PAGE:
Movies are scheduled to return Nov. 1 to the screen of the long-dark Capawock Theatre in Vineyard Haven.
Capawock co-owner Benjamin Hall Jr. told a meeting of the Tisbury Business Association last night that renovations at the cinema are nearly complete.
Mr. Hall said the theatre has new seats and new bathrooms, and will offer improved sound. The Halls also plan to shift digital movie equipment from the Island Theatre in Oak Bluffs to the Capawock, where they plan to show digital movies once a week, he said.
The Hall family, which has owned the Capawock for decades, plans to show movies seven days a week. The Halls plan to close their other two theatres, the Island and the Strand in Oak Bluffs, during the off-season.
The standard admission price would be $8, Mr. Hall told the gathering of about 20 merchants at the Mansion House last night. He said the plan is to show a movie a night and at times a children's matinee.
Mr. Hall emphasized that support is needed from Vineyard movie-goers to keep the cinema open and running seven days a week.
To encourage that support the Halls are considering offering off-season movie discount books as well as a monthly movie club with discount prices.
Business association members expressed interest in partnering with the Capawock as a way of bringing more life to Vineyard Haven after dark. The Capawock also may show advertisements for local businesses.
The discounts would end at the end of April, Mr. Hall said, because summer revenues are needed to cover winter losses.
A reception celebrating the reopening of the theatre likely will be held on Nov. 1, with the first movie showing after that.
The news was warmly received by members of the business association.
"We don't want to live in a ghost town," said Mansion House owner Susan Goldstein. "How many nights will you be open?" she added. "We're shooting for seven," Mr. Hall replied. "It's definitely three or four, but we're shooting for seven."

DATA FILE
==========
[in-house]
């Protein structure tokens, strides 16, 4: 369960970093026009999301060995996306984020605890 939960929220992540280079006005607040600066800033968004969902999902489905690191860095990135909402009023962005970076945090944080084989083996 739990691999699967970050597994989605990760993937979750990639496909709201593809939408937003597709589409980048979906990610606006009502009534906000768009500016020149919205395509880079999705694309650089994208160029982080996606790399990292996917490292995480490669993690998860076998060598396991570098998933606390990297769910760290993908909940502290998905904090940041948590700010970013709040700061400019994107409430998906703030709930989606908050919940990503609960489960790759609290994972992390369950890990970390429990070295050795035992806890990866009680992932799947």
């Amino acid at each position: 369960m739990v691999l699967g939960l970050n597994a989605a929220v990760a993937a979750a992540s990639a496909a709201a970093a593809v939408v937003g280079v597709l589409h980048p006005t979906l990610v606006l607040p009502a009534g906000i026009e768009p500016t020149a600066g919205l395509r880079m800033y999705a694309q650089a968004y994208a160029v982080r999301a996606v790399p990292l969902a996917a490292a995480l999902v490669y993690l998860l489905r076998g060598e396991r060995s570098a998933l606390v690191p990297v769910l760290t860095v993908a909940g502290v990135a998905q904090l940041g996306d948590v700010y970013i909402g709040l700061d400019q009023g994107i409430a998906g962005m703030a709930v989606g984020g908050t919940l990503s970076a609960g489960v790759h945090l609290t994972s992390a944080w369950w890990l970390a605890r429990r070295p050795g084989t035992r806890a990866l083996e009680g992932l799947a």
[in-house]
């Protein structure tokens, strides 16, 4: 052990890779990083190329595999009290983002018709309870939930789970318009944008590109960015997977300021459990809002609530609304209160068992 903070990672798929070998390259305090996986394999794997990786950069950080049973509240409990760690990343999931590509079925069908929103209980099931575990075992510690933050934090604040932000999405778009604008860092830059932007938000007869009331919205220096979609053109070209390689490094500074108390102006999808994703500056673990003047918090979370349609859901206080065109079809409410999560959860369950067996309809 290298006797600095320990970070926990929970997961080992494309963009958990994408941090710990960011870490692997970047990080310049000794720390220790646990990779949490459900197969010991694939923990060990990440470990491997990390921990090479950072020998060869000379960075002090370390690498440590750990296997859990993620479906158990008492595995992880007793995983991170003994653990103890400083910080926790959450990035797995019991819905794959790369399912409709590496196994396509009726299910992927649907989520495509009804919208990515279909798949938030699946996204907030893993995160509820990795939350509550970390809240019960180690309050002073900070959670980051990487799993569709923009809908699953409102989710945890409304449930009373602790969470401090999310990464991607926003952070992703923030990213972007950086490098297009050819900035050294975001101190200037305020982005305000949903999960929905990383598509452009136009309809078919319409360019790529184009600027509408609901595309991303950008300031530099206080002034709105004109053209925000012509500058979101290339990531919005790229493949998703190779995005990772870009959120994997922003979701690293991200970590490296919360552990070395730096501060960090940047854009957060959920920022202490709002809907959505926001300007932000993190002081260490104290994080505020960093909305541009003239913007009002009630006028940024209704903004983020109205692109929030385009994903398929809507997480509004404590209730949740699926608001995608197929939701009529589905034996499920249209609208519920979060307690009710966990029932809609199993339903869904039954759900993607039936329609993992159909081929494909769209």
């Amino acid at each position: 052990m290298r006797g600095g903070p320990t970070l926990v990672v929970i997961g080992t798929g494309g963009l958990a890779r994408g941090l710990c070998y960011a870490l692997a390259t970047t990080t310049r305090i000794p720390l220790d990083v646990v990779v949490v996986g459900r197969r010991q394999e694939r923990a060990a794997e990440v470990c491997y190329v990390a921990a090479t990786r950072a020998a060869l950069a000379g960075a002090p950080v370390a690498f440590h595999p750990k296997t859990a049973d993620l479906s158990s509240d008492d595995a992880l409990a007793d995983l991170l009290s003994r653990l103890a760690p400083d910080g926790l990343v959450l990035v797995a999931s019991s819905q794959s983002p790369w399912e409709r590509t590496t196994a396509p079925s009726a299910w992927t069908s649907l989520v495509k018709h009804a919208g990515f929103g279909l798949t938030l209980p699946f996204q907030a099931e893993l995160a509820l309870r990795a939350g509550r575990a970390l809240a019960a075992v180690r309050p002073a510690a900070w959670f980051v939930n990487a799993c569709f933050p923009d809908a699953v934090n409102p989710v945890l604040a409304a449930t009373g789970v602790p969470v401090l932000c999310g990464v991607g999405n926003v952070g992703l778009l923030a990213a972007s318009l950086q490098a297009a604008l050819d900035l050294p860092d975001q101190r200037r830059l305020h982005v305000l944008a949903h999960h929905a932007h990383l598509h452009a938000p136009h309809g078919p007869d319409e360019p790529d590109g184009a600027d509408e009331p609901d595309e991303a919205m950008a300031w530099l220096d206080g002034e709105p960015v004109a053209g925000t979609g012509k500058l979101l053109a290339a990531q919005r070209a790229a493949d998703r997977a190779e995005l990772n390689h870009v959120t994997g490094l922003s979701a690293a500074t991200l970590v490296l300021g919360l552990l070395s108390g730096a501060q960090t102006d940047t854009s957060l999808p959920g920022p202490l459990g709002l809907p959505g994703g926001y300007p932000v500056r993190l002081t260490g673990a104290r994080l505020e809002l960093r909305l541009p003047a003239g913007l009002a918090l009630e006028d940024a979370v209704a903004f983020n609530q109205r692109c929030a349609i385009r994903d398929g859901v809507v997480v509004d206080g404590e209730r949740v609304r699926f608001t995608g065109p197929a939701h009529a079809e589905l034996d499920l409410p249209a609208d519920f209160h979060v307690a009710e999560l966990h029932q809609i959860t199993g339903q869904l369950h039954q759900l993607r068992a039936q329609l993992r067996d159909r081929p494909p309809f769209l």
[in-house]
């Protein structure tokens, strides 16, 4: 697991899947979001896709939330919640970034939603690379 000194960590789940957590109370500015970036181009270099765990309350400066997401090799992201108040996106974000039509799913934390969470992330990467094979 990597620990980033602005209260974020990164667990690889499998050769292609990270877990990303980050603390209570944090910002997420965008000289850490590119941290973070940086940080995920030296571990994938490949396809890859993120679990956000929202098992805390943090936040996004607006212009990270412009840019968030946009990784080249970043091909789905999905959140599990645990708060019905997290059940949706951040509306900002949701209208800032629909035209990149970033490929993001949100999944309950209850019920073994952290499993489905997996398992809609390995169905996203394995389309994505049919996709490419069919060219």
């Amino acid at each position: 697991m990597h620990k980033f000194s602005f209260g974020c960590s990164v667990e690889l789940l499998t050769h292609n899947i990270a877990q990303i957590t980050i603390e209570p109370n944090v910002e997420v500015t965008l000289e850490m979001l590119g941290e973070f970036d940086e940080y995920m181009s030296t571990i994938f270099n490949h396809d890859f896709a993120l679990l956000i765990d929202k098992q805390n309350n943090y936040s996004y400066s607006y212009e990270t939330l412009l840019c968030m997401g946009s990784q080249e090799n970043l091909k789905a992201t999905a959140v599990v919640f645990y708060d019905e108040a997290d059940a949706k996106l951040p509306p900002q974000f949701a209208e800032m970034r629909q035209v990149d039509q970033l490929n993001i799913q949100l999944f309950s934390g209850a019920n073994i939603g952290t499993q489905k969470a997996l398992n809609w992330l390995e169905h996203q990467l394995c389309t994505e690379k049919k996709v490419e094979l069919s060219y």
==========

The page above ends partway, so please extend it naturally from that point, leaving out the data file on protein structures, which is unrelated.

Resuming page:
The Main street cinema, which has been shuttered for two years, is a cornerstone of Vineyard Haven. Members of the business community say the Capawock's closure has put a damper on commerce downtown.
Discontent over the closed theatre grew this past summer to the point where a group of both summer and year-round residents met in private to discuss taking the property by eminent domain. To do so, they would have placed an article by citizen petition on the warrant of a special town meeting. The Tisbury selectmen said they would have supported such a move.
The Capawock Theatre is located on a parcel of property that also houses the old Murray's building to the north. The assessed value of the land and two buildings is $1.27 million.
Family members Brian and Benjamin Hall Jr. subsequently met with town officials and business officials to talk about the cinema's future. "The bottom line is we just want the theatre open," selectman Denys Wortman said.
Following that meeting, the Halls said they planned to reopen the Capawock by Nov. 1. But they also said they intended to revive the theatre all along.
"Probably our biggest mistake has been not to have communicated to the public that we are indeed reopening," Brian Hall said at the time.
The Halls historically have dominated the movie theatre market on the Vineyard.
The Halls had expressed their intent to open the Capawock earlier. In June 2005, Brian Hall said he anticipated reopening the cinema by August of that year. This past February, a voice on the answering machine of the movie line for the Halls' theatres announced the Capawock would be ready by April or earlier.
But as the months went on and the doors remained closed, patience began to run thin in Vineyard Haven.
The Halls, however, said they also were unhappy over the pace of the renovation.
"It's hurting us as well - we're losing money," Brian Hall said in August.